Invoice Factoring is a quick and flexible form of financing which substantially improves a company’s immediate cash flow. Its use traces to the financing of international trade, with its rules delineated in the Code of Hammurabi, dating to 1772 B.C.
If you can’t obtain bank credit, Factoring is often the next best alternative. It is the sale of commercial invoices to a buyer (“Factor”), at a discount from face value, in order to obtain immediate cash on invoices.
Factoring is best used when sudden growth strains a company’s cash flow, or it is left without access to the traditional asset based lending market. Factoring also relieves a company from the need to monitor and collect from its customers, and effectively outsources the credit and collection functions to the Factor.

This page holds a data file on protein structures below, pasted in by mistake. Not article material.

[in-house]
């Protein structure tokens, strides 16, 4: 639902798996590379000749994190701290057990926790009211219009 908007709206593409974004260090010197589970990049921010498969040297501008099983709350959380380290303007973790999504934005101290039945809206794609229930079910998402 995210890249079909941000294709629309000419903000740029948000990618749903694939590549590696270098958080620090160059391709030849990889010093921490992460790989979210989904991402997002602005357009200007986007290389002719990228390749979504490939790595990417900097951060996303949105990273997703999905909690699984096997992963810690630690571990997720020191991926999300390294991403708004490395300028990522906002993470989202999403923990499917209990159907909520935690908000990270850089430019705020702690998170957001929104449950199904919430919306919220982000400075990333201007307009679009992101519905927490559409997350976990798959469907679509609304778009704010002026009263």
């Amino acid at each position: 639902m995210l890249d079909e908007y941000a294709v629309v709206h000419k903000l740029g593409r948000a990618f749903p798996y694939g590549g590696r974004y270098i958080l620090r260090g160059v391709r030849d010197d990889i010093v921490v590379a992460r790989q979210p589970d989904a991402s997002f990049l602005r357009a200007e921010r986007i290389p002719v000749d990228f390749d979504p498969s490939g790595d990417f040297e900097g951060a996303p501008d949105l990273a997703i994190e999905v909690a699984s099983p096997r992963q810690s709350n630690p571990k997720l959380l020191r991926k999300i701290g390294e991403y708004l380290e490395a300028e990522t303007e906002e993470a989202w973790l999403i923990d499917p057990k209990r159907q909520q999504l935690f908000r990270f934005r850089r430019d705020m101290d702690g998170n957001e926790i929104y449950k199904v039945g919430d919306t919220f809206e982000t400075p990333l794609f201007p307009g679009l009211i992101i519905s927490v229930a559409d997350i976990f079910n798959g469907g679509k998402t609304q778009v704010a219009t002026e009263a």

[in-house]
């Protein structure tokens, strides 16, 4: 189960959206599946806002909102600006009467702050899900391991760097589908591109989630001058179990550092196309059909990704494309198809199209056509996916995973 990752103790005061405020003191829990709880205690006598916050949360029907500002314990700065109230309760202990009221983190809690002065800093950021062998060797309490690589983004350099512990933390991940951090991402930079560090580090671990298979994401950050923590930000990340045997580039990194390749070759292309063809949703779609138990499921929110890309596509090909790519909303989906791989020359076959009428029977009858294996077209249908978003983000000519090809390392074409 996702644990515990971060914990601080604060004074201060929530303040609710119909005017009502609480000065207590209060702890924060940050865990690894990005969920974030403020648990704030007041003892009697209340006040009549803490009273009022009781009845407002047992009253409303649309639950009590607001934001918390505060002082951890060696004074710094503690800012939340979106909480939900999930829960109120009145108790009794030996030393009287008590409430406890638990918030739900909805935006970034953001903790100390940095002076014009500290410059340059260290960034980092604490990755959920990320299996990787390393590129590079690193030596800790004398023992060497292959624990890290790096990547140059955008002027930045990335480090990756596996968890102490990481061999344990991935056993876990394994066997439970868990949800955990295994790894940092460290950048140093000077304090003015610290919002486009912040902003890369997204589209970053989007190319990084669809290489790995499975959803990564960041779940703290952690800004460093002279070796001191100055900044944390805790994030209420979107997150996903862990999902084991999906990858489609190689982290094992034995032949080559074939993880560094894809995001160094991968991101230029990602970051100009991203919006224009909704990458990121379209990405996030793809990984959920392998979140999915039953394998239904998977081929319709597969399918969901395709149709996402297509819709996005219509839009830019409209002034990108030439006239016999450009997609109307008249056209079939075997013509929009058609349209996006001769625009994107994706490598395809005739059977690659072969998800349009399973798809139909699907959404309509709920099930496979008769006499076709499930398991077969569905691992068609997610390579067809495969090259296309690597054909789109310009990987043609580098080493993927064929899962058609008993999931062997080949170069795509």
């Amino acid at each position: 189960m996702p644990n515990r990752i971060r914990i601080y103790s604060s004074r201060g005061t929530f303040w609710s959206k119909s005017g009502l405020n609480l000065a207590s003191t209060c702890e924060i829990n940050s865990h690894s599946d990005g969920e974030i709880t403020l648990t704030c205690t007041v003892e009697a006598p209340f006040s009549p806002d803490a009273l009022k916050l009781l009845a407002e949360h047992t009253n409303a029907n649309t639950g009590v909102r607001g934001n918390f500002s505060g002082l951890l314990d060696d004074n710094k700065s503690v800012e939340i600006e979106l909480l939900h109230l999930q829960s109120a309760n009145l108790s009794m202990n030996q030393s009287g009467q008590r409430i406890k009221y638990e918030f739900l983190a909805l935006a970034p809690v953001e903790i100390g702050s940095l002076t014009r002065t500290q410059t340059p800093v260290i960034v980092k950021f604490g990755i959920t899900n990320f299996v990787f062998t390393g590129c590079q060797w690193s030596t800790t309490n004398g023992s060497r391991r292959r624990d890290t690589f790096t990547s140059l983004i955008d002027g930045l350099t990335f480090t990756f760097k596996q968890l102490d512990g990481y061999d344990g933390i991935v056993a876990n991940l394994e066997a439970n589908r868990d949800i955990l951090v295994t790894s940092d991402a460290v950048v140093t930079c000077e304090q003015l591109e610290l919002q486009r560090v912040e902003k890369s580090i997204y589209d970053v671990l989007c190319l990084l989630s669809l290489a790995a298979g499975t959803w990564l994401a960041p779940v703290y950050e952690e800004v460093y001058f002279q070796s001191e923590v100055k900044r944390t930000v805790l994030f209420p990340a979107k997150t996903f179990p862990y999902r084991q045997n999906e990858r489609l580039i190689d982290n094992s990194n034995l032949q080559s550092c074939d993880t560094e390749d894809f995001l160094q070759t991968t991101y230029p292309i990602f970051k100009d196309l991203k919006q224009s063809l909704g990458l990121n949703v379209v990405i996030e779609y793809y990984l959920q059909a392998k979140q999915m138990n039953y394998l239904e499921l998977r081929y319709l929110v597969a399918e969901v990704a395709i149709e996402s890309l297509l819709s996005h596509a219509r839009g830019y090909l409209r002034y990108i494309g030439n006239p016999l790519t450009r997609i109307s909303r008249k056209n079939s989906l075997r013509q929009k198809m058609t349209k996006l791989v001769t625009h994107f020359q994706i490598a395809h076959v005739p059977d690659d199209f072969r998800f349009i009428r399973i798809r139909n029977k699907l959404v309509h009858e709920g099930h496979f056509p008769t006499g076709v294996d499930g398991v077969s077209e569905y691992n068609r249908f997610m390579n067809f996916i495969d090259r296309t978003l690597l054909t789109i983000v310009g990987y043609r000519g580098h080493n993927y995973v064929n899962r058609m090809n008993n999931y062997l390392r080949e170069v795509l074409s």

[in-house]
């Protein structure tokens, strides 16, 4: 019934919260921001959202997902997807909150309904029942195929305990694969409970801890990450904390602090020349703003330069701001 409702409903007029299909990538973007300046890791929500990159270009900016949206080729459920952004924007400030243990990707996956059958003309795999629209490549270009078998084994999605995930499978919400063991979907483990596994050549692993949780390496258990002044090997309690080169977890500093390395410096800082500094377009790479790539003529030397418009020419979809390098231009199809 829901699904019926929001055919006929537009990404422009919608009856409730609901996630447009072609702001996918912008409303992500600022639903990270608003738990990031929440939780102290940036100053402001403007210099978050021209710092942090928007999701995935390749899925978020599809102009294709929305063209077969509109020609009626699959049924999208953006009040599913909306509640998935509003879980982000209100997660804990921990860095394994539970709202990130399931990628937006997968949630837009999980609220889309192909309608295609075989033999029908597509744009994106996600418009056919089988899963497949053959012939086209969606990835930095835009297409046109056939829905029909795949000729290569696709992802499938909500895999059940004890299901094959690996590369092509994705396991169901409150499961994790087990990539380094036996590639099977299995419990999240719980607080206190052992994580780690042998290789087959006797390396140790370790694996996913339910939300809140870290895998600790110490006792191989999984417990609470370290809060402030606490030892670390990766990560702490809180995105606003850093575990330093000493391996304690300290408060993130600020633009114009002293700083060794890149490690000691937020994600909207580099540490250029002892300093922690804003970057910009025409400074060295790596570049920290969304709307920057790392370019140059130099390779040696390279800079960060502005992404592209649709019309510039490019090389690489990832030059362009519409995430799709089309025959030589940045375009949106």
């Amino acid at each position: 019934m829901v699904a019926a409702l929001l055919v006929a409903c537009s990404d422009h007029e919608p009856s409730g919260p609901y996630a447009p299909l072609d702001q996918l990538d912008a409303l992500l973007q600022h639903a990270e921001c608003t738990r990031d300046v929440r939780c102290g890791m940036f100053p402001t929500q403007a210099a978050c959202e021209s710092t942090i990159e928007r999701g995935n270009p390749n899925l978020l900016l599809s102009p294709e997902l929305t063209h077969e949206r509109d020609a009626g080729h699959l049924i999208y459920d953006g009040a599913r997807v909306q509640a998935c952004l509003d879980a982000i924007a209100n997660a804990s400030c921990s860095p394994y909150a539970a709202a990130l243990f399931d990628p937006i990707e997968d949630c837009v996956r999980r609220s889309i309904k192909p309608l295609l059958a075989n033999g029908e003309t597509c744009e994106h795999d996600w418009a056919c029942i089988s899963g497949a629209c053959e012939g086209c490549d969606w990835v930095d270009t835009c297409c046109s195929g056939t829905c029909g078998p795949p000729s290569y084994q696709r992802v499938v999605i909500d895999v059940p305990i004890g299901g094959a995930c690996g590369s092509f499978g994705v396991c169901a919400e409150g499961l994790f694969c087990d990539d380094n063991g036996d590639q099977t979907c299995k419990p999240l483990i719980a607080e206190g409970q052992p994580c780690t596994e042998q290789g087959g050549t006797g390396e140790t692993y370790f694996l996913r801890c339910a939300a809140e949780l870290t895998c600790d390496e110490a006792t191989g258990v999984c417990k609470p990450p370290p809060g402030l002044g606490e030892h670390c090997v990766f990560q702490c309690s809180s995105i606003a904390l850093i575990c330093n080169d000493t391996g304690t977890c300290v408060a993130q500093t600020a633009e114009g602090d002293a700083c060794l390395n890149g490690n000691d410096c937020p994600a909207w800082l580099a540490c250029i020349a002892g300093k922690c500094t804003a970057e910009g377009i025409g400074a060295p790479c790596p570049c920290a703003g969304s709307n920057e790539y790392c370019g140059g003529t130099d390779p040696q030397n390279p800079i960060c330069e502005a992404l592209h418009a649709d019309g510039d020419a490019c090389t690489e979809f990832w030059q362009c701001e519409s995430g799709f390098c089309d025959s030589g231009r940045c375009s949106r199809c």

The Factor assumes full responsibility for credit analysis and collection on the accounts receivable.
Your credit worthiness is taken out of the equation. The credit quality of your customer is what matters.
There are three parties involved when an invoice is factored:
the company (the seller of the product or service who originates the invoice),
the debtor ( the obligor of the invoice) who promises to pay the balance within the agreed payment terms
the Factor who purchases the invoices.
Factoring payments are commonly made in two separate transactions. the largest advance is made at purchase, commonly 85%. The second and small payment is received upon collection of the invoice, and is the remainder minus fees due the factor. In freight bill factoring, trucking companies can sometimes get a full advance.
Factoring provides you with an advance on your invoices, giving you money for payroll, to pay suppliers, taxes and take care of other business expenses. We will work to understand the unique characteristics of your business and customers payment patterns, identify ways to decrease dilutions, and maximize your cash inflows.